A post-Anna politics
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Anna Hazare, himself a veteran of many a campaign against corruption in the past, was sober and understated enough to describe his victory as "aadha" (half) after receiving a letter from the prime minister conveying Parliament's resolve to discuss three critical issues emerging from the Jan Lokpal draft. He also thanked parliamentarians, and admitted that a whole lot remained to be done in the battle against corruption.
He realises that this time round (unlike in the past when he confined himself to the Maharashtra region) his campaign has seized the nation's imagination, and will create unprecedented expectations in regard to some concrete steps being taken against corruption in the near future. Such expectations, scary as they may appear, will have to be managed by both Anna Hazare and the political class as things return to normal in the weeks and months ahead.
If one looks at Hazare's style carefully, he appears very rigid about his demands when he is fasting. However, he is quite flexible and pragmatic when dealing with the political class in normal times. This showed in the easy and natural personal interactivity he has with some Maharashtra politicians, such as Vilasrao Deshmukh and others, who are not exactly perceived as paragons of clean politics. It was also interesting to see that finally two Congress leaders, Deshmukh and Sandeep Dikshit, were allowed to be part of Team Anna's victory recital of the national anthem from the high stage at the Ramlila maidan. Earlier, Anna Hazare had been very careful not to allow political leaders to use their platform.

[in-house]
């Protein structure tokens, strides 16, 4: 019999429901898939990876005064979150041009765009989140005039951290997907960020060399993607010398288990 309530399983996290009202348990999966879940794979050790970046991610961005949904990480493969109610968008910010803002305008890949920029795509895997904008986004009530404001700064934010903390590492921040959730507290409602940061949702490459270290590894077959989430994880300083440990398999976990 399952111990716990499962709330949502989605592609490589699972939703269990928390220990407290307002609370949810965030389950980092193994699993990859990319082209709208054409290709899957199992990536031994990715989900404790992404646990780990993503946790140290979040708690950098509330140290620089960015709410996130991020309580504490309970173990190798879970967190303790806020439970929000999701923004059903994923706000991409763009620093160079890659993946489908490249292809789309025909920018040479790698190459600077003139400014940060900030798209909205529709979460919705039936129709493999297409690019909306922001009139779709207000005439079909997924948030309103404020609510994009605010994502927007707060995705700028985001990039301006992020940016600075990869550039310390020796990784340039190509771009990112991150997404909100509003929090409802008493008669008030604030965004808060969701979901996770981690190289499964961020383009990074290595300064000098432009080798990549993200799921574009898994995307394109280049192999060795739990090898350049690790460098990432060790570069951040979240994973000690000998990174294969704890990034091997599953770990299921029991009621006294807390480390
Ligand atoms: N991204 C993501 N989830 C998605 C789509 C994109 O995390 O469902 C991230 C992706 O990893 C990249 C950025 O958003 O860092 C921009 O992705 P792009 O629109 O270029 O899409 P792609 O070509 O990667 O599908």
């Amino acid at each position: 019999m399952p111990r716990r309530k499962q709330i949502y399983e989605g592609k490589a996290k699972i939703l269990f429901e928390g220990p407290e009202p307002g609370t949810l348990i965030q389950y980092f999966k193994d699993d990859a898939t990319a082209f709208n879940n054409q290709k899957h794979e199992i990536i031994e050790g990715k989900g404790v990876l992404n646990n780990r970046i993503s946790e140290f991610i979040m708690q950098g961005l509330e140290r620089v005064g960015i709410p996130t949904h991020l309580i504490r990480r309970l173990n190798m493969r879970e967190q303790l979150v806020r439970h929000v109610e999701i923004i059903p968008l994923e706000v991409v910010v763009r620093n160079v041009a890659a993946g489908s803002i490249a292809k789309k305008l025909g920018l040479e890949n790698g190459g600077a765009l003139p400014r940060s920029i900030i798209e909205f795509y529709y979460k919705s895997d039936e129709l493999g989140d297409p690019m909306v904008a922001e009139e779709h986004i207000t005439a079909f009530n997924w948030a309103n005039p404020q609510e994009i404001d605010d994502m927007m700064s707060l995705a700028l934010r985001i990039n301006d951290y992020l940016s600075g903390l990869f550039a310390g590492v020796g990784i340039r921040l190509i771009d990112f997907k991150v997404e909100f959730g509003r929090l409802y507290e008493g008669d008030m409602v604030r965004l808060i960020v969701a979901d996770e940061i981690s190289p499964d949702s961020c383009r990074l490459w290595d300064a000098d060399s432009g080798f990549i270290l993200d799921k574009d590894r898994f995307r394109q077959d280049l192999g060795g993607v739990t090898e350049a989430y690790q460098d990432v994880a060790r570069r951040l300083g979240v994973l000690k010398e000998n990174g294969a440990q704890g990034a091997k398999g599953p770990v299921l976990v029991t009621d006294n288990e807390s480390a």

The Anna Hazare campaign, such as it was, will have a lasting impact both in political and systemic terms. Politically, the mainstream parties were startled at the support that progressively developed for Hazare during his 12-day fast. The presence of youth cutting across class, regions, religions and possibly caste would have got mainstream parties worried. The insecurity of some regional and caste-based party leaders in the Lok Sabha was visible during the debate, as they questioned whether there was anything in the Jan Lokpal bill for the poorest among the Dalits, backwards and Muslims. The DMK expressed worry over some provisions which could change the federal character of the constitution. Which is why speaker after speaker from the Congress kept giving assurances that the provisions of Jan Lokpal bill would be considered only within the contours of the present constitutional arrangement.
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